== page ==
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ReviewsYoung Lit Fix - October 21

Young Lit Fix – October 21

Picture Book
We’re Going to Find the Monster By Malorie Blackman,
by Dapo Adeola
Puffin Books, RRP £6.99
Review by
Antonia Squire

The ever awesome, former children’s laureate and author of the Naught and Crosses series, Malorie Blackman has turned her talent to the youngest of children with her very first picture book, and it does not disappoint! As Charlie and Eddie are playing in the garden one morning dad calls them in for breakfast. Ever adventurous they know that first they need to find The Monster as they traverse oceans and mountains and jungles and encounter whales, wolves and tigers as they embark on their quest. When finally, they approach the deep, dark (kinda stinky) cave to find the monster. Furious when they wake him the hungry, tired and grumpy monster chases them all the way past the tiger in the forest, over the wolf at the top of the mountain, down the mountain, around the whale in the ocean and into the kitchen where they are caught by the monster and tickled into submission—only to be rescued by mum and dad! Dapo Adeola’s gorgeous illustrations bring to life the glorious imagination of childhood as Eddie and Charlie transform stairs into a mountain, family pets into fearsome beasts and the terrifying (not really) deep, dark cave that is the bedroom of their older (teenage) brother—the eponymous ‘monster’ of the tale. Perfect for children aged 3 and up, this is a fun and funny story that children and adults will enjoy reading over and over again.

Middle Grade
The Bewitching of Aveline Jones
By Phil Hickes Illustrations by Keith Robinson
Usborne RRP £6.99
Review by
Nicky Mathewson

The fun of reading fiction for children is that you can often be drawn into the story within moments of it starting. A really good children’s author will get you hooked in the first few pages and I love that. Phil Hickes does just this, after an exquisite opening line and a subtle hint toward the temperament of the main character, he has set the scene before the end of page two. Wonderful. I’m in and I need to know more! This is his second Aveline Jones mystery beautifully and spookily illustrated by Keith Robinson. As with book one, it is set in the school holidays, but this time she is on holiday with her mum in a small village not far from their home in Bristol. It’s the best her mum could manage with her busy work schedule and although Aveline would rather be on a hot beach somewhere, she’s happy to be spending time with her mum. With her interest in the macabre and the mysterious, it is a pleasant surprise for Aveline to find that there are “Witch Stones” at the end of the garden. What do they represent and who put them there? Whilst exploring them she meets a local girl called Hazel who is very keen to be friends and show off the “magic” of the stones. It seems like harmless fun, but something about Hazel makes Aveline feel rather uncomfortable and it’s not long before she finds herself way out of her depth. This is a perfect mystery for young fans of spooky and don’t forget to check out our fabulous window painting by Keith Robinson himself when you’re passing by the shop! Suitable from age 9.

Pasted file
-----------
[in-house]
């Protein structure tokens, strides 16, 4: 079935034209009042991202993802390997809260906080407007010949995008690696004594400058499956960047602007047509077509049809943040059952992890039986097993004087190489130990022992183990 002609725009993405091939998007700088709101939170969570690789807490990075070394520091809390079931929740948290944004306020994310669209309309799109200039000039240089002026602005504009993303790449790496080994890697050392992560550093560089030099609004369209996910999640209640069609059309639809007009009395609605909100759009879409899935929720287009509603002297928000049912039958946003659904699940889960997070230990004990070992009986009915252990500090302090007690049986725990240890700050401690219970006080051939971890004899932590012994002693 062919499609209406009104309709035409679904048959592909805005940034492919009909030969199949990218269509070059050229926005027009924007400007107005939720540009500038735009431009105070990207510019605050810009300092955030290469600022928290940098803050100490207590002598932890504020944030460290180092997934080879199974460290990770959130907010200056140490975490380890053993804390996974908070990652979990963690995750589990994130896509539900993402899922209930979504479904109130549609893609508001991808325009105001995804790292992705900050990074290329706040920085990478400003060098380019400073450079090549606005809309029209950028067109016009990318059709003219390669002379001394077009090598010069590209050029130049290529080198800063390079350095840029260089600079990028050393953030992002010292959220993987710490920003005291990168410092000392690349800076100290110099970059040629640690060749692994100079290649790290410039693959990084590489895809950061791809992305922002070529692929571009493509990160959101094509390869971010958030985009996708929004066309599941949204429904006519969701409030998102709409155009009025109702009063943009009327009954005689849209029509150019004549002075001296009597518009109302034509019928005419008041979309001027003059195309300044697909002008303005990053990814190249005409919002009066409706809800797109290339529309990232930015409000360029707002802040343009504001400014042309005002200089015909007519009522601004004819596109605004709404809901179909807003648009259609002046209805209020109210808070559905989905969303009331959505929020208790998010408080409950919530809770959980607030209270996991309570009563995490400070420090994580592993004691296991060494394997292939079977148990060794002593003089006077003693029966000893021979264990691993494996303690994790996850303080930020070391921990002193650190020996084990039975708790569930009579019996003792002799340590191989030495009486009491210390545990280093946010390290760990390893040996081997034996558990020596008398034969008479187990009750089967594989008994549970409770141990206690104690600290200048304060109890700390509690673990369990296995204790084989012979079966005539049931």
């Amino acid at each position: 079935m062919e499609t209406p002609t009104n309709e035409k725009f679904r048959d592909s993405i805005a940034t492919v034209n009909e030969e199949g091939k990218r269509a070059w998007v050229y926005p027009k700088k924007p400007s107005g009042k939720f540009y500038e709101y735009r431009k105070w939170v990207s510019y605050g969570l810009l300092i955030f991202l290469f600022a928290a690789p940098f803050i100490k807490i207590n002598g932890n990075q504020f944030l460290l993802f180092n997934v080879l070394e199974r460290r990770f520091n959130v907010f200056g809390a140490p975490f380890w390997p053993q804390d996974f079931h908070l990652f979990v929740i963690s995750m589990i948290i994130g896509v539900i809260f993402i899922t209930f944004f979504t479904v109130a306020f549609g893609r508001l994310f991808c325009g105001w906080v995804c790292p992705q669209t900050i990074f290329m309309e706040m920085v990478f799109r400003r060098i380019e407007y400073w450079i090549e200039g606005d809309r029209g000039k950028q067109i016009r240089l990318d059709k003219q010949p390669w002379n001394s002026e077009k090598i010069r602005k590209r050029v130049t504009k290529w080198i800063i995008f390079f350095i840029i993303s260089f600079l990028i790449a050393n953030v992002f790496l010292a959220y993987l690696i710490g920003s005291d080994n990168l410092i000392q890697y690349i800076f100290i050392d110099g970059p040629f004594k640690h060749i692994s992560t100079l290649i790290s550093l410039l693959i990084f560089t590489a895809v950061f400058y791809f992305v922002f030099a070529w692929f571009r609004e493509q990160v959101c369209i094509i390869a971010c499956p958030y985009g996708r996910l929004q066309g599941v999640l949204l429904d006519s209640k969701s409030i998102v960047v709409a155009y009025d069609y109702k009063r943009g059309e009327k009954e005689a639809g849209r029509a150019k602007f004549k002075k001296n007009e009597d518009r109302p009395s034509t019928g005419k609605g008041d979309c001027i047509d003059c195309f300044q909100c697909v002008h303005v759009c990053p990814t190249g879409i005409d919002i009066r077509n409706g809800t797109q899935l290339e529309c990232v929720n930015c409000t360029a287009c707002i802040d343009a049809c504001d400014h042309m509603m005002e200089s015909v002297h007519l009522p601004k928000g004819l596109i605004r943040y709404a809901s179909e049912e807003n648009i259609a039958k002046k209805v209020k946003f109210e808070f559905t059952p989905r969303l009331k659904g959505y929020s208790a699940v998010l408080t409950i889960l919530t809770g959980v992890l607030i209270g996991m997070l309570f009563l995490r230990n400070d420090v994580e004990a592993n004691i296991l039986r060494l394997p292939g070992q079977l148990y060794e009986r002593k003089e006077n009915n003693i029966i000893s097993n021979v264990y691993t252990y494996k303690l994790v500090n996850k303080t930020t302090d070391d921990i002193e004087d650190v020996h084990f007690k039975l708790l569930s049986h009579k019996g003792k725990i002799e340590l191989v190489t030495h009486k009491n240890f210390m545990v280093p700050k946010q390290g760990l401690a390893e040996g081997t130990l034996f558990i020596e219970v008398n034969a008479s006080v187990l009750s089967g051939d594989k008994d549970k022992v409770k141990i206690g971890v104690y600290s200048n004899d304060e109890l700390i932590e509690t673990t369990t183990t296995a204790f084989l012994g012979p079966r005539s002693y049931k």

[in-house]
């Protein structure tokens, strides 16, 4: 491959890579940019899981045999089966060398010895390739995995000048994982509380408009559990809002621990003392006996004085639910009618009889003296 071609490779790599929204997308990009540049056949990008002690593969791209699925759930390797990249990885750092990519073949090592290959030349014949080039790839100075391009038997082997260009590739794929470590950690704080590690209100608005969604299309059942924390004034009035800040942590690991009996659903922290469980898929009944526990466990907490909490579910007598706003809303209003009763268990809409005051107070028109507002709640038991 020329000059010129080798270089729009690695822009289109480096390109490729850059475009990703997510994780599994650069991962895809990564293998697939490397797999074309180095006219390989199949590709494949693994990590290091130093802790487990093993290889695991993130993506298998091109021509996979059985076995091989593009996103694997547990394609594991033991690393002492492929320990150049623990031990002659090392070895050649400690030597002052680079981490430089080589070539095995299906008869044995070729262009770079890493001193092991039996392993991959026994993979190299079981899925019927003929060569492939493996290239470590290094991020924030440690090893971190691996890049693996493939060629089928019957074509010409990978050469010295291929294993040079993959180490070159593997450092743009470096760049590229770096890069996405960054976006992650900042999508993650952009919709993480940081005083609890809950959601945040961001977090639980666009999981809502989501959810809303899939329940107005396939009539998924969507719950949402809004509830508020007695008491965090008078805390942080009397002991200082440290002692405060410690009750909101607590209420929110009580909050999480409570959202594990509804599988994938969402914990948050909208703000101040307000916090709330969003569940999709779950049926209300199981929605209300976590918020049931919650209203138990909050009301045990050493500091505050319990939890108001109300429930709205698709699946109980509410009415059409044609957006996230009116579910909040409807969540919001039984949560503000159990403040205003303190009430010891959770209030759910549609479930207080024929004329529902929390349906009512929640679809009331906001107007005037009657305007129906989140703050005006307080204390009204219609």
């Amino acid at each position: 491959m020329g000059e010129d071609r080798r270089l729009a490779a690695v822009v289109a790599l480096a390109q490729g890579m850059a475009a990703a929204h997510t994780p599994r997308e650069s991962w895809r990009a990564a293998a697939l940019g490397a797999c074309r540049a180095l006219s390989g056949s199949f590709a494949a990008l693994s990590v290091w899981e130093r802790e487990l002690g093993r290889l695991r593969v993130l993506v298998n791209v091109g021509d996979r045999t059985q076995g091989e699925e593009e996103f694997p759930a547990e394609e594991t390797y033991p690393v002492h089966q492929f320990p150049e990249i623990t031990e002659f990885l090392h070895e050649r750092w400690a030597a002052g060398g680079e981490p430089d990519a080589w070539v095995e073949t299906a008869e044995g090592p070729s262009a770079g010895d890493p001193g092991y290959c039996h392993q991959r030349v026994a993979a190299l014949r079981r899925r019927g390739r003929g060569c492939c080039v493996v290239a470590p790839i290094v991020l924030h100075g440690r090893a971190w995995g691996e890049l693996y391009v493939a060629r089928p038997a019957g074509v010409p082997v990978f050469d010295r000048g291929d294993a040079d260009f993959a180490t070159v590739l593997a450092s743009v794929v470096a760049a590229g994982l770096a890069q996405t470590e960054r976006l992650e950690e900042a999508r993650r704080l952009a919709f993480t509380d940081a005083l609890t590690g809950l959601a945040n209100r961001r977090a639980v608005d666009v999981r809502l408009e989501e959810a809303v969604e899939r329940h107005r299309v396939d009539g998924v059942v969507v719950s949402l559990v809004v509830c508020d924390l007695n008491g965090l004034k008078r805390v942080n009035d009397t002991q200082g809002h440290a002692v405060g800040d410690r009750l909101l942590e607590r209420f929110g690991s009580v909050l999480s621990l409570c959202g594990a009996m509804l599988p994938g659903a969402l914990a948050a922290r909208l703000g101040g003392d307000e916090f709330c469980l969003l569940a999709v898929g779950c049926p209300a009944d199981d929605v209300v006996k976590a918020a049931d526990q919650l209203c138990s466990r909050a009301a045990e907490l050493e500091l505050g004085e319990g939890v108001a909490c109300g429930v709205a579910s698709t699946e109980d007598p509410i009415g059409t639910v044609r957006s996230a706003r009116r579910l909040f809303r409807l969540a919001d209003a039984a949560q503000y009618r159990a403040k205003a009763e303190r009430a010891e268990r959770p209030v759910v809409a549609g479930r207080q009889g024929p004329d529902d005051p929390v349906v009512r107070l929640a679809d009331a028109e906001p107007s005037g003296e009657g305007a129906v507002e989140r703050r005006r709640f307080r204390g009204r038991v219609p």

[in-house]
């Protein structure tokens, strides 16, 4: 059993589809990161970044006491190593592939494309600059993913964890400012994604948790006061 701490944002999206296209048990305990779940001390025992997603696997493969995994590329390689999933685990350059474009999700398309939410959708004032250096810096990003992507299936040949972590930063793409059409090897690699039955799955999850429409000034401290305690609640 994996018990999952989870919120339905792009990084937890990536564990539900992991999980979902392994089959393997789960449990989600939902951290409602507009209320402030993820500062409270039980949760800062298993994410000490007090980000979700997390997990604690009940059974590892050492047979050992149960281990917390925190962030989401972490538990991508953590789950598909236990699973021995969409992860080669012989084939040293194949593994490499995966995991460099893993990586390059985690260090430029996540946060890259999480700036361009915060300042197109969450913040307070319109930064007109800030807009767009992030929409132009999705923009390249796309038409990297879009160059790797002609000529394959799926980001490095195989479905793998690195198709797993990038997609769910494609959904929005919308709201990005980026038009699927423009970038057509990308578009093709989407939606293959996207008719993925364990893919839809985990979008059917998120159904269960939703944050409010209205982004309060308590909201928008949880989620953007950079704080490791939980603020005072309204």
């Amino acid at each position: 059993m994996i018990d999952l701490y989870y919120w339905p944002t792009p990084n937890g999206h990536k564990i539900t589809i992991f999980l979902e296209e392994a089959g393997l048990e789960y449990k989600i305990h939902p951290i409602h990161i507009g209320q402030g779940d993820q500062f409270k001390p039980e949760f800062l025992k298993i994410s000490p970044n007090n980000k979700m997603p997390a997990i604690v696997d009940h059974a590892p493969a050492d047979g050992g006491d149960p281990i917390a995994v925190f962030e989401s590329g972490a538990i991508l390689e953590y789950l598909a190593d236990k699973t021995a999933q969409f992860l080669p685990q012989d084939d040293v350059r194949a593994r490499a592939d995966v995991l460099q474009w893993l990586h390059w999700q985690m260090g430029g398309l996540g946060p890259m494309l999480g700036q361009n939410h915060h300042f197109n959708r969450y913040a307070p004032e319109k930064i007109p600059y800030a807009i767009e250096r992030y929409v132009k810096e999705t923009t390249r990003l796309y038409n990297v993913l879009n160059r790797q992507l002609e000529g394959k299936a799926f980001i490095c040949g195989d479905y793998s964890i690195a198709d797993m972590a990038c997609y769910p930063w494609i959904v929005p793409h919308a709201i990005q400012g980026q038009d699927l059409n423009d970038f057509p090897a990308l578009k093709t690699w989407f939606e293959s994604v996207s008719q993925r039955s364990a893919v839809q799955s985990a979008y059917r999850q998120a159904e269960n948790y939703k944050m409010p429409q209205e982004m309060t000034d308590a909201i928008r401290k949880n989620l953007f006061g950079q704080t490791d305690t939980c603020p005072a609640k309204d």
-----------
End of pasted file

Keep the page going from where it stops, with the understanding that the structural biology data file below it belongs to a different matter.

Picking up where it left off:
By M.A. Bennett
Published by Hot Key Books, RRP £7.99
Review by
Nicky Mathewson

S.T.A.G.S is the first in a 4 (so far) book series, and the first book recently came out. I was going to pass on it, but my sales rep told me it was really good, and to put her money where her mouth is, sent me a review copy of the first book to read. Five days later I’d whizzed through the entire series and by god the whole thing is simply thrilling!
When Greer McDonald is heading off to sixth form from her school on the ‘wrong’ side of Manchester she thinks she’s really lucky to gain a scholarship to the exclusive St Aidan the Great boarding school in Northumberland. With her Mancunian accent, confidence and pride in her working-class roots Greer struggles to fit in and finds herself becoming more and more isolated amongst her peers—the ‘so-called’ elites. So it is with great surprise that she receives an invitation to a stately home from one of the most elite of her peers for a weekend of “Huntin’, Shootin’ and Fishin’”
As she sets out to Longcross Hall, alone except for the taciturn game keeper, the weekend gets stranger and stranger as she soon begins to realise that she is not the only misfit to have been invited on this long weekend and danger is all around. There are definitely blood sports on the weekend agenda, but what becomes less clear is the nature of the prey. Greer soon begins to suspect that she’s in danger and has very few options as to who she can trust…

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